• an open banking regime, aimed to increase access to banking product and consumer data by consumers and third parties (based on consumer consent)
  • a Productivity Commission inquiry of the state of competition in the financial system. In addition, the Australian Competition and Consumer Commission (ACCC) will receive an extra $13.2 million over four years to conduct regular, in-depth inquiries into specific financial system competition issues, and
  • a ACCC residential mortgage pricing inquiry that will require ADIs to explain changes to residential mortgage pricing, particularly in light of the new major bank tax.

These budget decisions follow from a growing disquiet among the wider community about executive accountability and market concentration among the major banks. The changes to improve governance respond to concerns raised in a report by the House of Representatives Economics Committee,[18] and are similar to regulatory reforms introduced in the United Kingdom.[19] Some in the media argued that the measure was part of a Government’s strategy to ward off a challenge from the Labor opposition to hold a Banking Royal Commission.[20]



[1].          The budget figures and measures in this brief have been taken from the following document unless otherwise sourced: Australian Government, Budget measures: budget paper no. 2: 2017–18, 2017; ibid., p. 24 and pp. 160–161.

[2].          Australian Government, Budget measures: budget paper no. 2: 2017–18, p. 24. Bank capital is funding to which losses can be allocated: Tier 1 capital includes ordinary shares and retained earnings, ‘to which a bank can most freely allocate losses without triggering bankruptcy’. Tier 2 primarily consists of subordinated debt, which ‘in many cases are only effective at absorbing losses when a bank is being wound up’ (A Gorajek and G Turner, ‘Australian Bank Capital and the Regulatory Framework’, Bulletin, Reserve Bank of Australia, 2010, pp. 43–44).

[3].          The Financial Claims Scheme covers deposits up to a value of $250,000 per account holder per ADI (Australian Prudential Regulation Authority (APRA) ‘Financial Claims Scheme’ APRA website.

[4].          M Janda, ‘Federal Budget 2017: Banks face new tax, bigger penalties for misconduct’, ABC News, 10 May 2017.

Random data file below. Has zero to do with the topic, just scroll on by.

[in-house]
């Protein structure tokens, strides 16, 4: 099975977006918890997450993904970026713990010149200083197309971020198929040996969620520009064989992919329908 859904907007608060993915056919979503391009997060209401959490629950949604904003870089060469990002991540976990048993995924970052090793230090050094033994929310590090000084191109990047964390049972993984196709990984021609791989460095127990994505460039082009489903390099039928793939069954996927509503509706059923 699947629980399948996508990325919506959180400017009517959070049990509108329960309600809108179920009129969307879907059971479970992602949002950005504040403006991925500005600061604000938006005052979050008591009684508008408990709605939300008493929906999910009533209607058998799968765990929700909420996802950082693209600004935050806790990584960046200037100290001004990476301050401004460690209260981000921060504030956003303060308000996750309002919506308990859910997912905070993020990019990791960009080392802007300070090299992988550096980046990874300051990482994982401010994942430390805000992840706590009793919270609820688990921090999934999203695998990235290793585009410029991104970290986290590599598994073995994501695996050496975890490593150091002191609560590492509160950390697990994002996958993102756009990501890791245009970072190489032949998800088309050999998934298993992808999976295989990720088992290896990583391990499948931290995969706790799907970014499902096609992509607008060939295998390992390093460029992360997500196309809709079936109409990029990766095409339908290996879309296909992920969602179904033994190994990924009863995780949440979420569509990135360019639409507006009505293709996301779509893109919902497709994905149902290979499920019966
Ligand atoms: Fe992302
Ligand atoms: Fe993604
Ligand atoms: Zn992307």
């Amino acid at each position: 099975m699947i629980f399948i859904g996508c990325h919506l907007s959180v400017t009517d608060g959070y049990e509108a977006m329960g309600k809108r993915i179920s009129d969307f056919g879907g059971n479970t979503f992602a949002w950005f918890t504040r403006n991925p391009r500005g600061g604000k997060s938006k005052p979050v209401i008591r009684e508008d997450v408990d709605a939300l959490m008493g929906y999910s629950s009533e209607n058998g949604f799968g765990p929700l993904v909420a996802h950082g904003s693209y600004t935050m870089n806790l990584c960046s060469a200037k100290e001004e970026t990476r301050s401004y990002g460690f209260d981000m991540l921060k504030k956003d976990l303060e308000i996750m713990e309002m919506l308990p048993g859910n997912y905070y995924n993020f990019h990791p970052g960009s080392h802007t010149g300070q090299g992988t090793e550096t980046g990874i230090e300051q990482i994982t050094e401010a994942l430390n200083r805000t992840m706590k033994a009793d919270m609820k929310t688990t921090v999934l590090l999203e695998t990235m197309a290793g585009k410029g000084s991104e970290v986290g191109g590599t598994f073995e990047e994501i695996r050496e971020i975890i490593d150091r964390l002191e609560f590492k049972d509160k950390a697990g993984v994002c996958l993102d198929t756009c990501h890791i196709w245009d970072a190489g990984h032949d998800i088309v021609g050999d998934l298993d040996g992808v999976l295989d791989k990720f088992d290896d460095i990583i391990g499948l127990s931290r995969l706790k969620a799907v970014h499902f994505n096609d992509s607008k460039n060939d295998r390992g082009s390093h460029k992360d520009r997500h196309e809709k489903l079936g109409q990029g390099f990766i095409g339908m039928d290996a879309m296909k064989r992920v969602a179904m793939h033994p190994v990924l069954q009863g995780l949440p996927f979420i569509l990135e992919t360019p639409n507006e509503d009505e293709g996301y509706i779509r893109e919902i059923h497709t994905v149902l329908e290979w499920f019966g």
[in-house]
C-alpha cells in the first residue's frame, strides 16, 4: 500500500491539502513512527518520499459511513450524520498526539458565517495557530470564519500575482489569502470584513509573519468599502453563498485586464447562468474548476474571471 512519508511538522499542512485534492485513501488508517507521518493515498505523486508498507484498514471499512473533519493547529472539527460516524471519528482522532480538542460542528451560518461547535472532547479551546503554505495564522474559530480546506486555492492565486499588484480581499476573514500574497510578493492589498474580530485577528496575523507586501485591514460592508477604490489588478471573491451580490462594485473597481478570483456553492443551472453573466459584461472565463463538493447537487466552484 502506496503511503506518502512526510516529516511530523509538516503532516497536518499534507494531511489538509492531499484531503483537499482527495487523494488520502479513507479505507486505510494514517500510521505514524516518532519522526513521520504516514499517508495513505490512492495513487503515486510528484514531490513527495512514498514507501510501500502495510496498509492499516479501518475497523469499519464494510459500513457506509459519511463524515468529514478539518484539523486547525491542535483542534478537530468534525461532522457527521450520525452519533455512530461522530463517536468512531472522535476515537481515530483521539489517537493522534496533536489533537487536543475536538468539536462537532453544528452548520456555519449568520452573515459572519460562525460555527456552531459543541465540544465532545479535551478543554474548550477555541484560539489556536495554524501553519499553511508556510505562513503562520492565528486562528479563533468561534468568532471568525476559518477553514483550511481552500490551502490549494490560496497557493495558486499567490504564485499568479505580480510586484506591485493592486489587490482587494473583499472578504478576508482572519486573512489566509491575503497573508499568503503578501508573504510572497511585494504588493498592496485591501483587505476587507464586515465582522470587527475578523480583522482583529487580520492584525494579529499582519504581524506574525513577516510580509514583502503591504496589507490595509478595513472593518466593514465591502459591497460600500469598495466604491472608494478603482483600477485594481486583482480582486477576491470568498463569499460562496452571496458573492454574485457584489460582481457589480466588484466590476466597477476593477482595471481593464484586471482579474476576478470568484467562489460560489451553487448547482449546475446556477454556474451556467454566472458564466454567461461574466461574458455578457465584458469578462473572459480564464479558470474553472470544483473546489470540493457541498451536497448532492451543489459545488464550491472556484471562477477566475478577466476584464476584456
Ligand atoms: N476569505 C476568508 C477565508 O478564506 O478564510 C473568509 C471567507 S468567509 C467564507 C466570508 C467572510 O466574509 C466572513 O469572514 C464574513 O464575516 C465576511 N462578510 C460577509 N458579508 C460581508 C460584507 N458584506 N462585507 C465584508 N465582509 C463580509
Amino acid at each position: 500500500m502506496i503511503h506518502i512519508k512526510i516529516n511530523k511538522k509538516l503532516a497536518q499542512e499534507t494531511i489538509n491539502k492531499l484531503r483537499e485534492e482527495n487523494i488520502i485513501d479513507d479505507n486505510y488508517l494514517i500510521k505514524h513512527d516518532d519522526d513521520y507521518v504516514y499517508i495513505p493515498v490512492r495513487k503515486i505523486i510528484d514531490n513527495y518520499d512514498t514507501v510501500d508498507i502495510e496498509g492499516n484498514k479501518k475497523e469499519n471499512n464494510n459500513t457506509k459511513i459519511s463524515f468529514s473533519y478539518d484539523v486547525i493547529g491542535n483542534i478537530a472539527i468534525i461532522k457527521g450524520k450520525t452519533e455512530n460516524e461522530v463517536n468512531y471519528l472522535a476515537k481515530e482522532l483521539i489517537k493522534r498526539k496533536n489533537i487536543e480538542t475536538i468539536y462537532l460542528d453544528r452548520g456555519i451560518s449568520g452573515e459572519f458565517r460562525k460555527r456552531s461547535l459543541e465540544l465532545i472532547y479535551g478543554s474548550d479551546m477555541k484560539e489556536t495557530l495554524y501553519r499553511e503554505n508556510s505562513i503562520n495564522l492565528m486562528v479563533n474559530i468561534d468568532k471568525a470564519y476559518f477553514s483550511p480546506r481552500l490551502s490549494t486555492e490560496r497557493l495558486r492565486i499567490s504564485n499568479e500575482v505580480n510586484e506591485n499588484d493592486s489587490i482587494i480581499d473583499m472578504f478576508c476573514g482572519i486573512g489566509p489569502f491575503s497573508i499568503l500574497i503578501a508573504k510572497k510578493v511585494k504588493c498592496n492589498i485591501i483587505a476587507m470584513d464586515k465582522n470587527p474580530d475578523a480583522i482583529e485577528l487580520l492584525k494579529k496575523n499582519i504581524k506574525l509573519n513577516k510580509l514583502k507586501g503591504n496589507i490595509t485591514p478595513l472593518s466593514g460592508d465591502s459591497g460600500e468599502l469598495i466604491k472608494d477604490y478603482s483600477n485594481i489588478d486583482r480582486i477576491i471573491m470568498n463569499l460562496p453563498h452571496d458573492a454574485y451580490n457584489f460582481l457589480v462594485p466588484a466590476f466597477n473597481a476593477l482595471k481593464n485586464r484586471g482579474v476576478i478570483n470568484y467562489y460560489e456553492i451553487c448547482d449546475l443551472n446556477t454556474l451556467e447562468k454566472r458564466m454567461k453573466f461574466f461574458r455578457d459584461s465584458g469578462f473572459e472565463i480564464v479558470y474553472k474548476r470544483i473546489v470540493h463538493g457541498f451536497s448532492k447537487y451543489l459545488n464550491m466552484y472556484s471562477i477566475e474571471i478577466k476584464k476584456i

[5].          P Karp, ‘Australia’s big banks hit by $6.2bn levy in budget cash grab’, The Guardian, 9 May 2017; Parliamentary Library estimates based on Australian Prudential Regulation Authority, Monthly Banking Statistics, March 2017.

[6].          J Durie, ‘Future Fund reprieve’, The Australian, 10 May 2017.

[7].          Financial System Inquiry, Interim report, July 2014, p. 2-12.

[8].          ADIs include banks, credit unions and building societies

[9].          Customer Owned Banking Association, COBA comment on Budget, media release, 9 May 2017.

[10].       S Morrison (Treasurer), Transcript of interview with Leigh Sales: ABC 7:30, transcript, 9 May 2017, p. 3.

[11].       D Speers, ‘Budget 2017 with David Speers, SKY News, 9 May 2017.

[12].       Joshua Roberts (@jrojourno), ‘Oh goody. Big four banks will use “oligopoly pricing power” to hike mortgage rates to compensate for $6b fed govt levy, say Morgan Stanley’, tweet, 10 May 2017, accessed 10 May 2017, https://twitter.com/jrojourno/status/862088018789769216.

[13].       D Hughes, Do large Australian banks receive an implicit public subsidy?, Reserve Bank of Australia, 23 January 2015, pp. 1–9; FitchRatings, Commonwealth Bank of Australia, 12 June 2015, p. 1; Moody’s Investors Service, Credit Opinion: Commonwealth Bank of Australia, 20 December 2015; S&P Global Ratings, Commonwealth Bank of Australia, 21 December 2016.

[14].       Customer Owned Banking Association, Second round submission to the Financial System Inquiry, August 2014, p. 14.

[15].       D Hughes, ’Do large Australian banks receive an implicit public subsidy?, op. cit., p. 44.

[16]        S Morrison (Treasurer), Building an accountable and competitive banking system, media release, 9 May 2017, p. 2.

[17]        J Brown (Consumer Action Law Centre) Budget 2017: New Australian Financial Complaints Authority, media release, 10 May 2017.

[18].       House of Representatives Standing Committee on Economics, Review of the Four Major Banks (Second Report), House of Representatives, Canberra, 21 April 2017, p. xiii.

[19].       McGuireWoods LLP, Making bankers accountable, The Fraud Board, blog, accessed 10 May 2017.

[20].       Our Verdict, The Daily Telegraph, 10 May 2017, p. 16.

 

All online articles accessed May 2017.